Size S (£30.00) up to M (£35.00)
Supplier Availability: Occasionally
The Hell’s Fire Anemone Actinodendron plumosum looks more like a coral, but is actually a burrowing anemone. They bury their foot and body in the sand with only their oral disc and tentacles emerging. When disturbed they can retract their entire body into the sand and be virtually invisible.
The Actinodendron genus is a unique group of anemones that are basically in a class all their own. They look more like colonies of soft corals than actinides. Typically they have busy, branched long tentacles. The Hell’s Fire Anemone has tentacles with a leaf-shaped or feather-like appearance, thus they are also known as the Pinnate Anemone, Tree Anemone, and Branching Anemone.
The Hell’s Fire Anemone is one of the ‘stinging sea anemones’ in the Actinodendronidae family. This family consists of three genera; Actinodendron, Actinostephanus, and Megalactis, all of which are found only in the tropical waters of the Indo-Pacific. These anemones are so named ‘stinging sea anemones’ because of their capacity to sting humans badly.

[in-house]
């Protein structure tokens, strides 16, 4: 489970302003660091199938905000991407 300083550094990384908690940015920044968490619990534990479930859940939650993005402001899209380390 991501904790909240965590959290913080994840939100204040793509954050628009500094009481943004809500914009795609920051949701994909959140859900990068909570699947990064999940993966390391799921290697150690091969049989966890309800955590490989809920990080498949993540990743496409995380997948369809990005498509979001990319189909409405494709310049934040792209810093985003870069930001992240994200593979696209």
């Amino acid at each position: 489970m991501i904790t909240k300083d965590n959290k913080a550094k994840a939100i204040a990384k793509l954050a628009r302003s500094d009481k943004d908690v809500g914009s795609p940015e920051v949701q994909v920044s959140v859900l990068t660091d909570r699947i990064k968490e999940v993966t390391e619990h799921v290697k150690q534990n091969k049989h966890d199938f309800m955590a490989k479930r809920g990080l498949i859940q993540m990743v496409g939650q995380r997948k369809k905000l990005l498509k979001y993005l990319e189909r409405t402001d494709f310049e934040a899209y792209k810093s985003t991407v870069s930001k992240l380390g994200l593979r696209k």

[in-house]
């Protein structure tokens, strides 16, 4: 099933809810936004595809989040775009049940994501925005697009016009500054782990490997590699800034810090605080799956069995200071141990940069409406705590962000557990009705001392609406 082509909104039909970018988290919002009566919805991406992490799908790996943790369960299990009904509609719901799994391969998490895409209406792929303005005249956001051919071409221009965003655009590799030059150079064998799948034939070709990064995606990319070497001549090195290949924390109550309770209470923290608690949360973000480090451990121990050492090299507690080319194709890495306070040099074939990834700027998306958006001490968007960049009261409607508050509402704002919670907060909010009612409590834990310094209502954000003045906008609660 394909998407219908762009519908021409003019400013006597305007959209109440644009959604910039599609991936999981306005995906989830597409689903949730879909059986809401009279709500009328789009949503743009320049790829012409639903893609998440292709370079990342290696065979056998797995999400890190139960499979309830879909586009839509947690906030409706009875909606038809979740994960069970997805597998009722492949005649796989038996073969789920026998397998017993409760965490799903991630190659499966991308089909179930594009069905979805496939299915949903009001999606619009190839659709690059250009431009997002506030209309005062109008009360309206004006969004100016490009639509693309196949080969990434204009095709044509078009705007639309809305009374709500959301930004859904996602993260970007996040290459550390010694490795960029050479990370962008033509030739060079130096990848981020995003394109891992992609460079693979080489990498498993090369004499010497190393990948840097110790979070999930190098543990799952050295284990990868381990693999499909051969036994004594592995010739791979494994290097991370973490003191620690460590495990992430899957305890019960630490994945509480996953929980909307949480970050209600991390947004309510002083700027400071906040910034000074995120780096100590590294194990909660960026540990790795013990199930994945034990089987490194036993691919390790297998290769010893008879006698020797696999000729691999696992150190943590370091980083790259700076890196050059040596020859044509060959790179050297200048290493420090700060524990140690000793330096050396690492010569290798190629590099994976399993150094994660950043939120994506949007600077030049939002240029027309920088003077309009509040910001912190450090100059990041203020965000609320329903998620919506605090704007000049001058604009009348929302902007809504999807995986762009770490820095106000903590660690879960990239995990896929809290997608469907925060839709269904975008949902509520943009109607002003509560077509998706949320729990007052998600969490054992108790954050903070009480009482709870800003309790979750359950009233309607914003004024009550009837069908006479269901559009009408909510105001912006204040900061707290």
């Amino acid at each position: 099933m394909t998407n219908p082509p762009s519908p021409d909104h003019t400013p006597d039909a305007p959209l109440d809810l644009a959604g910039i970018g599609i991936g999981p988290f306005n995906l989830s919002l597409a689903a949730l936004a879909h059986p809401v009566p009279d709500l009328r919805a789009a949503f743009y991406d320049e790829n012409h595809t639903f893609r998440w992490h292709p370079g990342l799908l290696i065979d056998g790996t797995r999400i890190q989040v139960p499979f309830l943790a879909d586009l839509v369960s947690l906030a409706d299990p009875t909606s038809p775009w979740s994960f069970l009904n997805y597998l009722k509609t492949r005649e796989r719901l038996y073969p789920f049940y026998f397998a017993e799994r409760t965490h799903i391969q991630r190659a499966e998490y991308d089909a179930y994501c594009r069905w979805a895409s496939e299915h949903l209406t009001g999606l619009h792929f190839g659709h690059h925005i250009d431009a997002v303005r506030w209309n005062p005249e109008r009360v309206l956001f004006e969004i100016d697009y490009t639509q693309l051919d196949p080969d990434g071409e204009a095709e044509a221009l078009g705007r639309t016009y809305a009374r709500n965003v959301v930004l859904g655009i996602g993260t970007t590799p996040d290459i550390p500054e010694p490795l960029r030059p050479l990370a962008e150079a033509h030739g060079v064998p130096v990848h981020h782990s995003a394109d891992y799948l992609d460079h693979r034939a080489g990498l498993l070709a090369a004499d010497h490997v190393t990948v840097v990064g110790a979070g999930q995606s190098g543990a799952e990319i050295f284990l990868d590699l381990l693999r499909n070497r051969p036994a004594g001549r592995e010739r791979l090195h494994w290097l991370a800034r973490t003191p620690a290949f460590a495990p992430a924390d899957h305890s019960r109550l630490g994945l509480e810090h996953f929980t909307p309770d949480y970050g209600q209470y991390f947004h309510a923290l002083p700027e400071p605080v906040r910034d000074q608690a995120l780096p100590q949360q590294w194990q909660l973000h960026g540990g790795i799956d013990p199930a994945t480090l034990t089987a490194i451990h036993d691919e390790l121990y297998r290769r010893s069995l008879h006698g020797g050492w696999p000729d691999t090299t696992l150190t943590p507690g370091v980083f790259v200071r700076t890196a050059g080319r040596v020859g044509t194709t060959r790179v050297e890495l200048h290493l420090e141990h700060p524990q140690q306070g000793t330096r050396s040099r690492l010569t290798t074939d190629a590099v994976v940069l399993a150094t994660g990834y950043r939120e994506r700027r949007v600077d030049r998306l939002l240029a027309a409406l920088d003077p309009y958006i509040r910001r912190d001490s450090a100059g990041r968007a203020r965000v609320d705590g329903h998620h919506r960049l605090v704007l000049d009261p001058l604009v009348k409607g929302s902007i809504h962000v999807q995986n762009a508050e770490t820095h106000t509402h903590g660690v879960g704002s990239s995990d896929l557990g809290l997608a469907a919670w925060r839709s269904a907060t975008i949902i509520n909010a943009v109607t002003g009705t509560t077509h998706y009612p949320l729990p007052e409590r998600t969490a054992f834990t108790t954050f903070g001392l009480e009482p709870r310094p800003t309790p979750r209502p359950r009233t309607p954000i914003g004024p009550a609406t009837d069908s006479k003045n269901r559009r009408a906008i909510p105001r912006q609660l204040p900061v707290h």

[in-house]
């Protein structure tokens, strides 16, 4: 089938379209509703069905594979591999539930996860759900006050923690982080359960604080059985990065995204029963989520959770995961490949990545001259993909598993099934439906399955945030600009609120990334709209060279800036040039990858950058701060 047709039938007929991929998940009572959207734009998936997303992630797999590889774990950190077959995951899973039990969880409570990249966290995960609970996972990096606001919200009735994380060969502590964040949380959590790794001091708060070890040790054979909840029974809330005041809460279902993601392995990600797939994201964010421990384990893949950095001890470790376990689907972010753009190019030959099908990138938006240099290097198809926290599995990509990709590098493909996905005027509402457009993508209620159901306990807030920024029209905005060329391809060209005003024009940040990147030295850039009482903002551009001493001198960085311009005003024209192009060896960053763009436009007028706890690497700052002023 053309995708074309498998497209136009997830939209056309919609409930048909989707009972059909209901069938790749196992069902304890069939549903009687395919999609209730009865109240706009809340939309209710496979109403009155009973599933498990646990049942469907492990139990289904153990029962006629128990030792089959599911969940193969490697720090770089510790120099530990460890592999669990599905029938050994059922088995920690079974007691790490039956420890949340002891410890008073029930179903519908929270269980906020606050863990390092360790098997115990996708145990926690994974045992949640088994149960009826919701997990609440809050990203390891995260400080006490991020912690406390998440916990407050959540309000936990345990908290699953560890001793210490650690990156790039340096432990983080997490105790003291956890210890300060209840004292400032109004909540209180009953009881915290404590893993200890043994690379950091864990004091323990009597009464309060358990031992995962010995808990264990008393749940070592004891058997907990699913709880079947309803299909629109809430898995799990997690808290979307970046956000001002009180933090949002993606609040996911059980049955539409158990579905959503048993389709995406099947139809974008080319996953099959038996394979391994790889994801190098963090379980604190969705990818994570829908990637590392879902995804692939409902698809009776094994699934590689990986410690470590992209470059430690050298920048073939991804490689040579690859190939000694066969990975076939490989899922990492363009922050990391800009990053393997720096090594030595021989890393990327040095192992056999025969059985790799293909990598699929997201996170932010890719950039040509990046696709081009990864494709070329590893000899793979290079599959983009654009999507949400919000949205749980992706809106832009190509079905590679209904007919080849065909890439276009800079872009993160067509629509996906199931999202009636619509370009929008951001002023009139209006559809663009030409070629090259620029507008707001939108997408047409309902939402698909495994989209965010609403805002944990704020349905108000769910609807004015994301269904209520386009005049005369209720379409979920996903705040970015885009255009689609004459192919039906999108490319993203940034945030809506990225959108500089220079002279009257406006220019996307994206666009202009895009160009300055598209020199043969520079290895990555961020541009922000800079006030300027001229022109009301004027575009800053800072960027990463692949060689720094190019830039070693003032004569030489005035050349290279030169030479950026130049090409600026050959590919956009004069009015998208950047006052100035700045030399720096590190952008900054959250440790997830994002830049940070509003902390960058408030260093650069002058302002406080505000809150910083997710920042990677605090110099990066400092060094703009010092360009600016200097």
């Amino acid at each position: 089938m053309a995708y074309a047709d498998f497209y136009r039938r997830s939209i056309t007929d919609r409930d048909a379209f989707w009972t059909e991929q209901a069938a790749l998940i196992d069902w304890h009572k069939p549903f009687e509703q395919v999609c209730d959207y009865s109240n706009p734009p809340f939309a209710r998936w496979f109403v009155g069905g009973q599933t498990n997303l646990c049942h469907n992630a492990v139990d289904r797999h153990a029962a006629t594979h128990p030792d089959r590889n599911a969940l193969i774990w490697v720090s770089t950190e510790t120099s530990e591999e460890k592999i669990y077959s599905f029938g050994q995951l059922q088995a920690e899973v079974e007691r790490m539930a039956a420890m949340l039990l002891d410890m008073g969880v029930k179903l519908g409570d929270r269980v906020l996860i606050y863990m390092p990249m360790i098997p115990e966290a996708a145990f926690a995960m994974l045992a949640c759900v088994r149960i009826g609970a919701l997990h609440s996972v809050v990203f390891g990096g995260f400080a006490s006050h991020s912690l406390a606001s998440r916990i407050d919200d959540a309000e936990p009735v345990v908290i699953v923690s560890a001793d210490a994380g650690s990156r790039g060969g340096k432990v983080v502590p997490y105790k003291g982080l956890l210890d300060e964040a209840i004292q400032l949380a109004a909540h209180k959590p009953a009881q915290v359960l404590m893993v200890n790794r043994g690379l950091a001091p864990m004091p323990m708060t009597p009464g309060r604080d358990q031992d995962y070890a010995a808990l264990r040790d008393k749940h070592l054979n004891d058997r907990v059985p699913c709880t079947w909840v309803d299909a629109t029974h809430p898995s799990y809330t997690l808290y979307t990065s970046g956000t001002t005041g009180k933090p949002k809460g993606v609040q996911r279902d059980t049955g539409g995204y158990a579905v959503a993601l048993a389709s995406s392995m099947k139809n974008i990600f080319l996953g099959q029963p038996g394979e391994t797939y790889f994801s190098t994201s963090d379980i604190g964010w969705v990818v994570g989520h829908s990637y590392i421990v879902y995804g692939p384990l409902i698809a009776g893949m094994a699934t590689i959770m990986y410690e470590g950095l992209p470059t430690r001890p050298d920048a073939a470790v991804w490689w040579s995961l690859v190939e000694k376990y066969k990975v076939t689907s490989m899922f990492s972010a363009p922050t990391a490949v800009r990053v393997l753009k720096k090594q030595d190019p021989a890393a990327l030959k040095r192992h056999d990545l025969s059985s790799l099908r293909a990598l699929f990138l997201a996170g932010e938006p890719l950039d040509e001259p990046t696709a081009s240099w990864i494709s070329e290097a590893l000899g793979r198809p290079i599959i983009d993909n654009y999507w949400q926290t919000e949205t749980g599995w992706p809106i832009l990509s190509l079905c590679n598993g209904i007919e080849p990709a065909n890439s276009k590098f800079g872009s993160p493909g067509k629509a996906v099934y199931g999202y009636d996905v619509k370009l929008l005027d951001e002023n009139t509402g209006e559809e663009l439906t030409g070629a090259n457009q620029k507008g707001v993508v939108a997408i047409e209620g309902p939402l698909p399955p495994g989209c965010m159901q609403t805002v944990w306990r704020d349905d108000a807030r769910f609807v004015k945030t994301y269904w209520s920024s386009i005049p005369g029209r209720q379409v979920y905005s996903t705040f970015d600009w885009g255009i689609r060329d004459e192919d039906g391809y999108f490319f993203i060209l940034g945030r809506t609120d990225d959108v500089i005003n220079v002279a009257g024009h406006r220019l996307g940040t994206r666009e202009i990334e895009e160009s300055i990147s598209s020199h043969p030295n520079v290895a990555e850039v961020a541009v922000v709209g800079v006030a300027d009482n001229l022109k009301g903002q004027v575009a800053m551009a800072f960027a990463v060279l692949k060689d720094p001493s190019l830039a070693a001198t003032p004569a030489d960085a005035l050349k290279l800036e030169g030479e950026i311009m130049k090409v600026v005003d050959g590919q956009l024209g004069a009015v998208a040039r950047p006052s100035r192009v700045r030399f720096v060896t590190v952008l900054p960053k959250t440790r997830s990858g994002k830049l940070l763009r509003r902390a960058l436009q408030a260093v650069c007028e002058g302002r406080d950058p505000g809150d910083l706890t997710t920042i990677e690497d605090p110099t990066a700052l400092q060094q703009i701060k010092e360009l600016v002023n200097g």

Although all anemones have stinging cells, nematocysts found in their tentacles, the Hell’s Fire Anemone has a dangerous sting that is extremely powerful and is very painful. In fact, its toxin is so potent, it is reputed to even sting fish to eat. Another anemone from this group, the Bali Fire Anemone Megalactis hemprichi, is similar in this regard and is also referred to as a Hell’s Fire Anemone.
Purchasing a Hell’s Fire Anemone, or any of the ‘stinging sea anemones,’ needs to be made with enough knowledge to protect yourself and your other charges.They have a very different look from anything that is typically sold. They are very poisonous and the sting is very painful. Aquarists be warned and wear gloves when handling this genus. The sting from these anemones can damage and even kill other corals. The Hell’s Fire Anemone is also reputed to sting and eat fish. Keeping them in a species specific tank allows you and them to be happy.